Friday, March 21, 2014

Graduation: Posters, eggs, and other mischief

Yesterday at the tiny supermarket near the university, a couple of guys were stocking up on eggs, flour, and vinegar. I heard the cashier say, "Poverino!… o poverina?" (Poor him!… or poor her?). They replied, "Poverini!" (poor them!). Who are these poor people who were about to get eggs smashed on them, flour dumped on them, and vinegar poured on them? GRADUATES! 

My research is not thorough, but it seems that, since medieval times (remember, the University of Padua was founded in 1222), groups of rebellious (and, nowadays, pretty much all) students participate in a tradition known as "goliardia". Goliardia is a pretty broad term, but over the centuries has evolved to encompass the tradition of celebrating graduates with small, street parties involving costumes, garlands, posters, chanting, and general mischief (e.g., egging the graduate). 

It's spring here and many people are graduating! However, in Italy, there are not formal graduation ceremonies like in the U.S. Instead, grads are celebrated individually -and publicly- by family and friends, whenever they happen to finish their degrees.  

For example, at least every day now, I  hear groups of  people running around chanting, "Dottore! Dottore!" when someone completes their PhD. I also see graduates walking around town, surrounded by friends and family, wearing crowns/garlands of green leaves.

The flower shop conveniently located across from Il Bo sells crowns of leaves for grads, like the one hanging here
Both flower shops and printers are very busy at this time of year, as graduates are also celebrated on posters (papiri), created by friends and pasted all around the university grounds (outdoors). These posters include caricatures of the grad, photos, silly bios, and, of course, the official seal of the U., the person's name and newly minted degree.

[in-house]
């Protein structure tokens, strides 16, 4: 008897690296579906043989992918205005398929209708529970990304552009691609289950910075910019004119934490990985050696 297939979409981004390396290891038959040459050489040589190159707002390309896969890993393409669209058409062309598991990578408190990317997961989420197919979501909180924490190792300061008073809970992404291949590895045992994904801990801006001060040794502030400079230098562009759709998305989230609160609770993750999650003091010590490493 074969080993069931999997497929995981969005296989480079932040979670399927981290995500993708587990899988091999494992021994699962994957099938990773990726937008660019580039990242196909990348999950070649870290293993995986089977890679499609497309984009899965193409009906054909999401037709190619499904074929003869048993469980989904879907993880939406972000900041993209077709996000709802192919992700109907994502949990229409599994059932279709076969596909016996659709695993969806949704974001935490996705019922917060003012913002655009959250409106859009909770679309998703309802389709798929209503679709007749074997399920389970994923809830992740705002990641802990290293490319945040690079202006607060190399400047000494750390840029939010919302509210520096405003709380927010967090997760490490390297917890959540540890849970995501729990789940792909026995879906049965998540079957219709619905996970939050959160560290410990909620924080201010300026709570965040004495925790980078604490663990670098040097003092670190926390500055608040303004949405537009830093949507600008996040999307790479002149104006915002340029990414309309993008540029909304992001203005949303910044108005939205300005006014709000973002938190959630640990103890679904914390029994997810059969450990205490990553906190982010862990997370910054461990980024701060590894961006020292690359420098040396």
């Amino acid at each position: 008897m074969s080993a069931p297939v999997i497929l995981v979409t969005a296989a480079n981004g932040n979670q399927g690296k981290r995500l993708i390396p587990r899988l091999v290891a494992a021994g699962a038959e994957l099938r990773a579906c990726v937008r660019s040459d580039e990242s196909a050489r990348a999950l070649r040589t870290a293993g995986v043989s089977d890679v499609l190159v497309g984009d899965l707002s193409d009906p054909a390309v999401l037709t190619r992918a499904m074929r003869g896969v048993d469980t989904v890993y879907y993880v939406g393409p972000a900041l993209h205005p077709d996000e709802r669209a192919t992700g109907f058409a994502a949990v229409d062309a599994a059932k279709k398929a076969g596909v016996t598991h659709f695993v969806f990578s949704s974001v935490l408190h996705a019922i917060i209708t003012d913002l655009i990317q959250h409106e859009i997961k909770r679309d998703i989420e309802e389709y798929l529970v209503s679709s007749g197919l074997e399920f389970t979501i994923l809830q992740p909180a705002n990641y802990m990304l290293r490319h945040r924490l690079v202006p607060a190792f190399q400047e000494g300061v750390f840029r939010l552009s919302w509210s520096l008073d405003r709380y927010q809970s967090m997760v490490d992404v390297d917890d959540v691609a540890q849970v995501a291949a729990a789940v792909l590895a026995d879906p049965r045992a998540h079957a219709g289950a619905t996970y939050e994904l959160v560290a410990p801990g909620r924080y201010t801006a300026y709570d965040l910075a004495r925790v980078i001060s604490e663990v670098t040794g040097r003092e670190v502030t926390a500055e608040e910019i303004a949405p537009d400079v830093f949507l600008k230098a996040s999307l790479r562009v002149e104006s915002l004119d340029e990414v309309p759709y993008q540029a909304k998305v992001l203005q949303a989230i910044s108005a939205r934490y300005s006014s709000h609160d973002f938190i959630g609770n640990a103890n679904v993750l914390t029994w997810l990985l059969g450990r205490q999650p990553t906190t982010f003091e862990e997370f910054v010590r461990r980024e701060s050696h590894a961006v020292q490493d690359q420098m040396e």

Example of a papiro
Finally, there seems to be some sort of "ceremony" in which all of these elements come together, right in the center of town, outside the historic Palazzo del Bo (known as simply, Il Bo), the heart of the university. Groups gather to celebrate the grads, dressing them in silly costumes related to their field of study, and then cover them with eggs, flour, and vinegar while they read their papiri to the groups.
A grad, probably in the health professions, dressed for her "ceremony".
Another "povera"… can't distinguish the costume, but she is covered in eggs and generally gross stuff, as she reads her papiro to the crowd. 

Maybe it's all worth it, as afterwards everyone comes into Il Bo to take pictures in this beautiful, historic setting.

It's all in good fun, and certainly a memorable way to celebrate graduation. However, the University makes a point to not be officially involved in any of this nonsense:
"Warning to Graduates of Psychology: Family and friends of the graduates are kindly invited to wait and party outside the university buildings. Any form of disturbance to normal teaching and working activities will not be tolerated".  

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